Natural gas and oil industry fundamentals are improving “in stride” with the global economy, and with rising economic expectations, energy market sentiment remains “relatively positive,” industry consultant Ernst & Young LLP reported last week.
“The markets are coming back into balance,” said Marcela Donadio, the consultant’s Americas Oil & Gas Center leader. “The industry, in particular oilfield service companies, is cautiously optimistic about the proposed steps to open sections of the Outer Continental Shelf to oil and gas exploration. However, the environment could change significantly with the passage of new energy policy legislation or setbacks in the global economic recovery.”
Although the natural gas industry got a short-lived boost in prices following some cold winter days early this year, Ernst & Young said “prices have since retreated as shale gas production has continued to expand, despite relatively low prices and weak demand. In this environment, the incentives for pulling liquids out of the gas stream have increased dramatically.”
The long-term outlook for gas “is very strong, particularly in the unconventional plays, and producers are moving forward,” said Donadio. “The potential upside is attracting the larger, financially stronger international companies, and [it] will have substantial implications for natural gas and energy strategies.”
However, possible obstacles could hinder gas growth. Notably, said the report, the U.S. Environmental Protection Agency has singled out energy extraction activities, including hydraulic fracturing, as a top enforcement priority for 2011 to 2013 (see NGI, March 15).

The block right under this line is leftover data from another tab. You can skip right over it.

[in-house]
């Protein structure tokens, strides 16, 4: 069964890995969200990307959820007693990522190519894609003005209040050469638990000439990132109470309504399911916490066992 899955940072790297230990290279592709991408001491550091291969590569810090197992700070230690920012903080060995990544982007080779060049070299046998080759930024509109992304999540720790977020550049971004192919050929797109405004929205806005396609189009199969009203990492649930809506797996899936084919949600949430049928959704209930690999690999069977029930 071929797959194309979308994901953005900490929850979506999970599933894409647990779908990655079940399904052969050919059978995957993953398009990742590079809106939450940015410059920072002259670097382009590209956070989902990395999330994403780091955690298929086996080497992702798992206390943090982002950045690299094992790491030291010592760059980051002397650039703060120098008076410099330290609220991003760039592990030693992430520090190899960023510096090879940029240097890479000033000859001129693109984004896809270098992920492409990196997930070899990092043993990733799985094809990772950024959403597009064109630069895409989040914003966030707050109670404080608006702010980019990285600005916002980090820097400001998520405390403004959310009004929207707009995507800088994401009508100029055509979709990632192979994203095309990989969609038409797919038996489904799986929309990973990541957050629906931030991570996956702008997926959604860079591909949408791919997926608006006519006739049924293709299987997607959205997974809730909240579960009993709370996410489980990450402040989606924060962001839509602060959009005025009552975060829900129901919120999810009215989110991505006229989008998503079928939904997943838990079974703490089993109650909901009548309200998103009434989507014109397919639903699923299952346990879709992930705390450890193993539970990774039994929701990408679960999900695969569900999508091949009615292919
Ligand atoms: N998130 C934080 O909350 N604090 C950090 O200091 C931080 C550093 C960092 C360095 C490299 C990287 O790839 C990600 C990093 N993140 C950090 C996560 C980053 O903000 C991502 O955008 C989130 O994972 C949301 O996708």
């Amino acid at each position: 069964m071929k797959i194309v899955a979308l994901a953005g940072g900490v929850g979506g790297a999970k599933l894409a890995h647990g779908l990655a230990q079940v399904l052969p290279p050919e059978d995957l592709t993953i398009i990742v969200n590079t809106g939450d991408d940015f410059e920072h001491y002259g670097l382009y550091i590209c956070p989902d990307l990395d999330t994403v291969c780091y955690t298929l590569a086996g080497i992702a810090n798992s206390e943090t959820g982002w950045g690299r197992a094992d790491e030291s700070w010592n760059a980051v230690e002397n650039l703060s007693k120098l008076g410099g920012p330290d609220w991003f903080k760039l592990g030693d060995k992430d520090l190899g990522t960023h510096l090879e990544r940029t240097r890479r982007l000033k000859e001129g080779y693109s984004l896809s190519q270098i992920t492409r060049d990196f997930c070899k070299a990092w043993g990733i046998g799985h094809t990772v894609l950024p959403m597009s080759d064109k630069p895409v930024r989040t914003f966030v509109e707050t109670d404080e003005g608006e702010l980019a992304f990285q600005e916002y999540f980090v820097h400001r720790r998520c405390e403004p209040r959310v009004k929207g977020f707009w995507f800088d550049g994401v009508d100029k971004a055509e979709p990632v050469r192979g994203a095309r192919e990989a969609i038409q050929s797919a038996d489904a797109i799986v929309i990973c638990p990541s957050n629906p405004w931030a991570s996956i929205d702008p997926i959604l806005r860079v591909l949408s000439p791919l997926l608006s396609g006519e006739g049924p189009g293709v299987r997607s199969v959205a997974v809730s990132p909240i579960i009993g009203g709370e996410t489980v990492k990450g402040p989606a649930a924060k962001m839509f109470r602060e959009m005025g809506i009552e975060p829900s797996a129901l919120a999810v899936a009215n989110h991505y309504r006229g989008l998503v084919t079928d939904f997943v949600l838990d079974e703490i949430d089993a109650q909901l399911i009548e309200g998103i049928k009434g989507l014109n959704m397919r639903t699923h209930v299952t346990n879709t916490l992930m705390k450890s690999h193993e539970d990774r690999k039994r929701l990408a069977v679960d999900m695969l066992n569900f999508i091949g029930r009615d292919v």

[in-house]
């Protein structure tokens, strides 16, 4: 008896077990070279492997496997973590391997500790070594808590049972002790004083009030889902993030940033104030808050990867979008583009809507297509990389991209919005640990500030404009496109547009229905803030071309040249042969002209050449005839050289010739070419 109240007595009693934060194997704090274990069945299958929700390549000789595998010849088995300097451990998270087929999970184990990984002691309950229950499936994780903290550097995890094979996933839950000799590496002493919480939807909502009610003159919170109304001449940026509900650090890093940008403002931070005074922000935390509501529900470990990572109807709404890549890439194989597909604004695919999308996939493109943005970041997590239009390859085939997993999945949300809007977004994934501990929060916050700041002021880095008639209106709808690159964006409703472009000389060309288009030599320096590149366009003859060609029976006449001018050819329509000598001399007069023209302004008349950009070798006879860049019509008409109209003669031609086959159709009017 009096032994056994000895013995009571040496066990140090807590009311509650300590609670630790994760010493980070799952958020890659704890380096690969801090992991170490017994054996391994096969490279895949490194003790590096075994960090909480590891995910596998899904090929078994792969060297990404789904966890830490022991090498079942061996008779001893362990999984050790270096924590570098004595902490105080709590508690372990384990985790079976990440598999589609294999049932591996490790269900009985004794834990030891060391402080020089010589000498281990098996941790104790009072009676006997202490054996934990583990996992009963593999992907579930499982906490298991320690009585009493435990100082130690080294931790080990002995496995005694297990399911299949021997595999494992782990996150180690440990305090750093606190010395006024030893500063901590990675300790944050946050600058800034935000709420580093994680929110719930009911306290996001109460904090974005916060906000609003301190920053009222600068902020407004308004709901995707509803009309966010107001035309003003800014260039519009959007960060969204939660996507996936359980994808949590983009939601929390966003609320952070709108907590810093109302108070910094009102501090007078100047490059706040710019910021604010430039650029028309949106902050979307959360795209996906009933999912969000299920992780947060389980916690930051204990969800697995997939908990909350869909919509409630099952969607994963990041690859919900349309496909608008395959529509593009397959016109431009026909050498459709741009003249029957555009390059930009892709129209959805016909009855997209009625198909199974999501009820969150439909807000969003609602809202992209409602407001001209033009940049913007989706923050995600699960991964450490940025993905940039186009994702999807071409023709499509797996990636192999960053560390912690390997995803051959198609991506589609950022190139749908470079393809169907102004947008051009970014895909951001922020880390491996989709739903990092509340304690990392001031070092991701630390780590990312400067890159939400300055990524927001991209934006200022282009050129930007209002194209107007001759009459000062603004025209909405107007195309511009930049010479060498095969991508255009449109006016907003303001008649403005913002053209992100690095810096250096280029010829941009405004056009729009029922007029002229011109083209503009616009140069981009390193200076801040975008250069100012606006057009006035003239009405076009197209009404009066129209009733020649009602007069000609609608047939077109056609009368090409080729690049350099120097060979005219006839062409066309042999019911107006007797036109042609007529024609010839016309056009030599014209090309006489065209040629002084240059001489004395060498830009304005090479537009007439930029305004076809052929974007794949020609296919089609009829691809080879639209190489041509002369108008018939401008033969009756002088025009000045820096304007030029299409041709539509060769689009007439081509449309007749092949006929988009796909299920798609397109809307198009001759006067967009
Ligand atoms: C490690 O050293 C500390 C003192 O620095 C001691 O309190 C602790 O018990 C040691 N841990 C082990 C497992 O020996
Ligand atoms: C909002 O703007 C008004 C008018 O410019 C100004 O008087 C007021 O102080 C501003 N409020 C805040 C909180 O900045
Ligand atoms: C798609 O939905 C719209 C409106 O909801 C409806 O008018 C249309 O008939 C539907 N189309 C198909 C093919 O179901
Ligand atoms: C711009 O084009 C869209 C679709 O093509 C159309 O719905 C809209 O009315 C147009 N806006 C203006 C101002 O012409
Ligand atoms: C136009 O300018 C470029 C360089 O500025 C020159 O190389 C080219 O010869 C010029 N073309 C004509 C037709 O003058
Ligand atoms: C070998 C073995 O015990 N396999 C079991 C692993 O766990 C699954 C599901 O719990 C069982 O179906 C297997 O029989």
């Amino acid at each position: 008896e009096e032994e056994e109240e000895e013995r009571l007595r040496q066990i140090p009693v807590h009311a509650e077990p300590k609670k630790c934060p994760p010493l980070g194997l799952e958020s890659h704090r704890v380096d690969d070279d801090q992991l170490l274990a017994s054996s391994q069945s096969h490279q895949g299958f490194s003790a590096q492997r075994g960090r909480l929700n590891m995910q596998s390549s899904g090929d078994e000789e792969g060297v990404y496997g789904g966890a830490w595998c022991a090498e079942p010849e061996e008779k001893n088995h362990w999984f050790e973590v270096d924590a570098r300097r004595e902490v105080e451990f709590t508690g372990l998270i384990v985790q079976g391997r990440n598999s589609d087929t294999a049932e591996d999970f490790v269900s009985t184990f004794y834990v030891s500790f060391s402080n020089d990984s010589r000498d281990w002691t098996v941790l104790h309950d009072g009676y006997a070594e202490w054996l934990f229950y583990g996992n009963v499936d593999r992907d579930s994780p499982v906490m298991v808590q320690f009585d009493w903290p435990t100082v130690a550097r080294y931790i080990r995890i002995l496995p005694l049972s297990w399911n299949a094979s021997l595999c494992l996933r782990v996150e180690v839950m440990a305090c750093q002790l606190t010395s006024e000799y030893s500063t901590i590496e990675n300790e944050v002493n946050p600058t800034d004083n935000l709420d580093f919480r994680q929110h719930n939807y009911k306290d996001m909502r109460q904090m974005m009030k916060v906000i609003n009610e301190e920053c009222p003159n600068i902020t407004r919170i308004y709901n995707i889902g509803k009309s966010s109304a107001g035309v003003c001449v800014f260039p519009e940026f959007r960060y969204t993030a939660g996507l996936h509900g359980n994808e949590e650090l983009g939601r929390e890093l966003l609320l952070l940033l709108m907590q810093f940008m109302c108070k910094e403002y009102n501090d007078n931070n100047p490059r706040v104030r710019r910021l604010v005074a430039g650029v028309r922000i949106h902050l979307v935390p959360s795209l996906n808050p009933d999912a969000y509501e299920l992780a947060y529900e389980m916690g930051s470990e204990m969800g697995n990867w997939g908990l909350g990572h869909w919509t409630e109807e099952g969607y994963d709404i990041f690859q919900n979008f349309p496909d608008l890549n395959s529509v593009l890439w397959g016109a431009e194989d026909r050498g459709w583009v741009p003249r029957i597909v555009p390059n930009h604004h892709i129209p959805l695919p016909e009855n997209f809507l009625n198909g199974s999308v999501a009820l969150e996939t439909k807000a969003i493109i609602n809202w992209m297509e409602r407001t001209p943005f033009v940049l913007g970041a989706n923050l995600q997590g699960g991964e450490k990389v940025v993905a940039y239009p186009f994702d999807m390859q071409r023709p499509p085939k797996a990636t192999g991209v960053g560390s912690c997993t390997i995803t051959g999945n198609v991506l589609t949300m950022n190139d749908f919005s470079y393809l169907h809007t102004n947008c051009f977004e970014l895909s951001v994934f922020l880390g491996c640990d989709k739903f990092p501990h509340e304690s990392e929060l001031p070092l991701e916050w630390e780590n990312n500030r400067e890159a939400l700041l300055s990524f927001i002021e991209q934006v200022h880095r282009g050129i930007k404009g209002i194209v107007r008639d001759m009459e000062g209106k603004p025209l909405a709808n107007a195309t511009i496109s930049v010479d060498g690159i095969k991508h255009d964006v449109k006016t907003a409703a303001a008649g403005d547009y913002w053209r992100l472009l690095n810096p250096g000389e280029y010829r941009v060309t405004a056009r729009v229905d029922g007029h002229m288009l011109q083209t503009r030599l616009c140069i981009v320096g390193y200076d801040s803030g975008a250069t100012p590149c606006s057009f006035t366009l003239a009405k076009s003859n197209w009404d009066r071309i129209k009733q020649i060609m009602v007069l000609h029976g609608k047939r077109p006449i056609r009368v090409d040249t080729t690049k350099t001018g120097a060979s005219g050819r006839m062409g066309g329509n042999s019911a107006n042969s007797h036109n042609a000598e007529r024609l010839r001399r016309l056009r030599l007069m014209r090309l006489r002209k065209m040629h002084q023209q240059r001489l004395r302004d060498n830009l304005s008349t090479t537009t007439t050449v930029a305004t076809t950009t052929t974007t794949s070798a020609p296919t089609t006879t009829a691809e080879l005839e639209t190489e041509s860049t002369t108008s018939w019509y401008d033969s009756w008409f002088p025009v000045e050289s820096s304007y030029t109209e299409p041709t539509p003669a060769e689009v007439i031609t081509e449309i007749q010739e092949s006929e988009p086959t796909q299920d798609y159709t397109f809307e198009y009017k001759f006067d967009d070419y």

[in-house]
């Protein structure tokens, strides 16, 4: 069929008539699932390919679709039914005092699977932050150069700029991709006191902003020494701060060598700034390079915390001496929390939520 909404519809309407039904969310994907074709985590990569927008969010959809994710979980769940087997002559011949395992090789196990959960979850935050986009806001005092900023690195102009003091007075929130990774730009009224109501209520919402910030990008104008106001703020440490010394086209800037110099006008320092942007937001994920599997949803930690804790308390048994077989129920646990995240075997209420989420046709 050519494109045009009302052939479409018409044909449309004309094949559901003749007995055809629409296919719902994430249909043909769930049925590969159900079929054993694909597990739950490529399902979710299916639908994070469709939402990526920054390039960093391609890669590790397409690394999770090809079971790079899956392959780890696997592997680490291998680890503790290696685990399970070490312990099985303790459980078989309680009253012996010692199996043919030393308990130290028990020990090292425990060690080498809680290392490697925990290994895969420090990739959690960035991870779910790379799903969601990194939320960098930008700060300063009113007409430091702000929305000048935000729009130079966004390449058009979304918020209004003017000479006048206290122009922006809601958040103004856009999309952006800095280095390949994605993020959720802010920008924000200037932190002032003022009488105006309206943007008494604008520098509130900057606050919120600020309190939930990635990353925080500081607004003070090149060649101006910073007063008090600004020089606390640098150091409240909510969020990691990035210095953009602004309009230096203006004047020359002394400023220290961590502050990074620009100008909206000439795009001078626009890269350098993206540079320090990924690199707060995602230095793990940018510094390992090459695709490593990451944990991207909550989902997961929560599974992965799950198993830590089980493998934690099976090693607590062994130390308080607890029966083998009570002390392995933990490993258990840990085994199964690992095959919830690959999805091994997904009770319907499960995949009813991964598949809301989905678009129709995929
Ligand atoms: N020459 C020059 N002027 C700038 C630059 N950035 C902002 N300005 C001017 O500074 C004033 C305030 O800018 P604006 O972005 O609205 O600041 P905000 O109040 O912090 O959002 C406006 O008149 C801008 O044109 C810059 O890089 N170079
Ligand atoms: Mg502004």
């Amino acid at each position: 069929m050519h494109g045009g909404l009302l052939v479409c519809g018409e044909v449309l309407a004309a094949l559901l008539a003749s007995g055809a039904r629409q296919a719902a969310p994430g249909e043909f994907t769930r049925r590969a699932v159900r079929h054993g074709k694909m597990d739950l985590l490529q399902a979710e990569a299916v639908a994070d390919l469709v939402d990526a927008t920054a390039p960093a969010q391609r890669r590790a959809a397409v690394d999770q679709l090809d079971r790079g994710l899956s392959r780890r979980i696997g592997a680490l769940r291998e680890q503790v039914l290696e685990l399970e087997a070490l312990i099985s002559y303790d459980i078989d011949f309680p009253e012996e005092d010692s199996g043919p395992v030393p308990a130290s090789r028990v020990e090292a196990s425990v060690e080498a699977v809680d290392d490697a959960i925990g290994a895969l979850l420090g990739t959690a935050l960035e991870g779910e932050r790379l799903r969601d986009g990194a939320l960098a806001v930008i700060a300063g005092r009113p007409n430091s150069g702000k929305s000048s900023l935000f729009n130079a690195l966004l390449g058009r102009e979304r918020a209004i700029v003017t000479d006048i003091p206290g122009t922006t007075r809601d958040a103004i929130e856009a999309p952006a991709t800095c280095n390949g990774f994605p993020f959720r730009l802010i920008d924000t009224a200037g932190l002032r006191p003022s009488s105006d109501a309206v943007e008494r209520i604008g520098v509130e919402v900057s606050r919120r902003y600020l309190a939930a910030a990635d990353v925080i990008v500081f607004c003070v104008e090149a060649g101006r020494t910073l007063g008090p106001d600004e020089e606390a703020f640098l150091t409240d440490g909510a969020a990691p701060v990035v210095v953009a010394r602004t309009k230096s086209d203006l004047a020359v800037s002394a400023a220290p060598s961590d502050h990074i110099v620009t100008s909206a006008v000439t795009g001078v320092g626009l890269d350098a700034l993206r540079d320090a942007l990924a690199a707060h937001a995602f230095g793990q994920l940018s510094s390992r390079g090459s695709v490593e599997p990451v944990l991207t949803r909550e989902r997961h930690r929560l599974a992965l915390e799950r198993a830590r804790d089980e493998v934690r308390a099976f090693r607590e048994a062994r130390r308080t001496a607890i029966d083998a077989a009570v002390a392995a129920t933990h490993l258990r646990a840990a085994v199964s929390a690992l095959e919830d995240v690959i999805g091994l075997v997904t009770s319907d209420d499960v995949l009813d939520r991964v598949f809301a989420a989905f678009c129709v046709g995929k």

Most energy analysts expect the oil market to come into balance this year, “with ample spare capacity to meet increases in demand,” said Ernst & Young. “Prices steadily increased at a comfortable pace over the past quarter and this trend will continue as demand grows.”
However, the consultant warned that with oil prices above $80/bbl and a recovering economy, “concerns are being raised with respect to a tipping point — where high oil prices may negatively impact manufacturers and consumers and slow economic recovery.”
More exploration and production spending is beginning to trickle down to the bottom line of oilfield services, said Ernst & Young. “The past quarter witnessed improvements in rig counts, largely as a result of growth in horizontal drilling. This positive trend is likely to continue into Q2.”
Several oilfield service operators, including Halliburton, Nabors Industries Ltd. and Schlumberger Ltd., last week reported that their North American activity, led by shale plays, jumped in the first three months of this year (see related story).
In addition, transaction activity “was reasonably strong” in 1Q2010,” climbing above $70 billion in deal value, according to the report.
“While the global financial crisis is still impacting deal flow, there is evidence of loosening in capital markets. While there are fewer deals made, they have been greater in value than [in] recent quarters,” the report noted.
“Activity is starting to increase in the deal markets,” said Jon McCarter, the consultant’s Transaction Advisory Services leader for the Americas Oil & Gas Center. “And we can expect to see more activity in unconventional shale plays and consolidation in the oilfield services segment.”
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